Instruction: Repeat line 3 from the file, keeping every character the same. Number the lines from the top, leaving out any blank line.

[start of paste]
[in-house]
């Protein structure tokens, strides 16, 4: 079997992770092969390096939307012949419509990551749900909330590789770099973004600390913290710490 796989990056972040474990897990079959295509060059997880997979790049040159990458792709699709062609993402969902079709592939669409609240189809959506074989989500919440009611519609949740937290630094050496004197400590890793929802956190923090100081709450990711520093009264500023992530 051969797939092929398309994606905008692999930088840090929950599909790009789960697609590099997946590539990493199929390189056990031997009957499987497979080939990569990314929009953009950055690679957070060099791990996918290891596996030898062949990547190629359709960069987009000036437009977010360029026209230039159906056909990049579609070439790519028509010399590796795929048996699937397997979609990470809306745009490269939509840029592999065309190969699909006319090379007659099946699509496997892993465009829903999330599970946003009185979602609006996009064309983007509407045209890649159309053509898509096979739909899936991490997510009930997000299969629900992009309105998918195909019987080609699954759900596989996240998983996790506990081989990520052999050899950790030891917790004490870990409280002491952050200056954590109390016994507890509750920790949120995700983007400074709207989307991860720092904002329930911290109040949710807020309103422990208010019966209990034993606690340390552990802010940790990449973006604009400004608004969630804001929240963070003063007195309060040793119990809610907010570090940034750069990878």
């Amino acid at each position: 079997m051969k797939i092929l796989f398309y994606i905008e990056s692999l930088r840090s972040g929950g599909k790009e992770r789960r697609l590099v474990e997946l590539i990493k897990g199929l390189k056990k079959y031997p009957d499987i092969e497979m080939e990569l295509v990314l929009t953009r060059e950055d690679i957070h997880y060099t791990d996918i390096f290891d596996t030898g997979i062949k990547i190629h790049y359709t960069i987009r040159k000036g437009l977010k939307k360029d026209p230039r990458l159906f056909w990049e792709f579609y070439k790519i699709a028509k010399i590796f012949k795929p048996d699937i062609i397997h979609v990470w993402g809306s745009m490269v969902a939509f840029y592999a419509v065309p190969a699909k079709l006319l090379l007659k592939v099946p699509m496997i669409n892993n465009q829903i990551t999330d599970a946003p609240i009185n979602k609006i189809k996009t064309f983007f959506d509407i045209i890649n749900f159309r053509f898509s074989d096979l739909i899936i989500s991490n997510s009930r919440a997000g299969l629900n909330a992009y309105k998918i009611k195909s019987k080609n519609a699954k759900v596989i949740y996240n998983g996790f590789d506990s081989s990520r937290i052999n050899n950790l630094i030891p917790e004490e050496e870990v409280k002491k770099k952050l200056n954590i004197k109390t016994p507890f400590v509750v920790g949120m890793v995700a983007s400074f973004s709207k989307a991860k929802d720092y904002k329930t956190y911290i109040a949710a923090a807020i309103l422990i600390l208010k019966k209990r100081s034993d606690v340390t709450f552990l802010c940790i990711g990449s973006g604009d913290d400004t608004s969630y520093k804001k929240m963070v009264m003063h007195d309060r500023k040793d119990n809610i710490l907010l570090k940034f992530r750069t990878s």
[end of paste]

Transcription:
């Amino acid at each position: 079997m051969k797939i092929l796989f398309y994606i905008e990056s692999l930088r840090s972040g929950g599909k790009e992770r789960r697609l590099v474990e997946l590539i990493k897990g199929l390189k056990k079959y031997p009957d499987i092969e497979m080939e990569l295509v990314l929009t953009r060059e950055d690679i957070h997880y060099t791990d996918i390096f290891d596996t030898g997979i062949k990547i190629h790049y359709t960069i987009r040159k000036g437009l977010k939307k360029d026209p230039r990458l159906f056909w990049e792709f579609y070439k790519i699709a028509k010399i590796f012949k795929p048996d699937i062609i397997h979609v990470w993402g809306s745009m490269v969902a939509f840029y592999a419509v065309p190969a699909k079709l006319l090379l007659k592939v099946p699509m496997i669409n892993n465009q829903i990551t999330d599970a946003p609240i009185n979602k609006i189809k996009t064309f983007f959506d509407i045209i890649n749900f159309r053509f898509s074989d096979l739909i899936i989500s991490n997510s009930r919440a997000g299969l629900n909330a992009y309105k998918i009611k195909s019987k080609n519609a699954k759900v596989i949740y996240n998983g996790f590789d506990s081989s990520r937290i052999n050899n950790l630094i030891p917790e004490e050496e870990v409280k002491k770099k952050l200056n954590i004197k109390t016994p507890f400590v509750v920790g949120m890793v995700a983007s400074f973004s709207k989307a991860k929802d720092y904002k329930t956190y911290i109040a949710a923090a807020i309103l422990i600390l208010k019966k209990r100081s034993d606690v340390t709450f552990l802010c940790i990711g990449s973006g604009d913290d400004t608004s969630y520093k804001k929240m963070v009264m003063h007195d309060r500023k040793d119990n809610i710490l907010l570090k940034f992530r750069t990878s």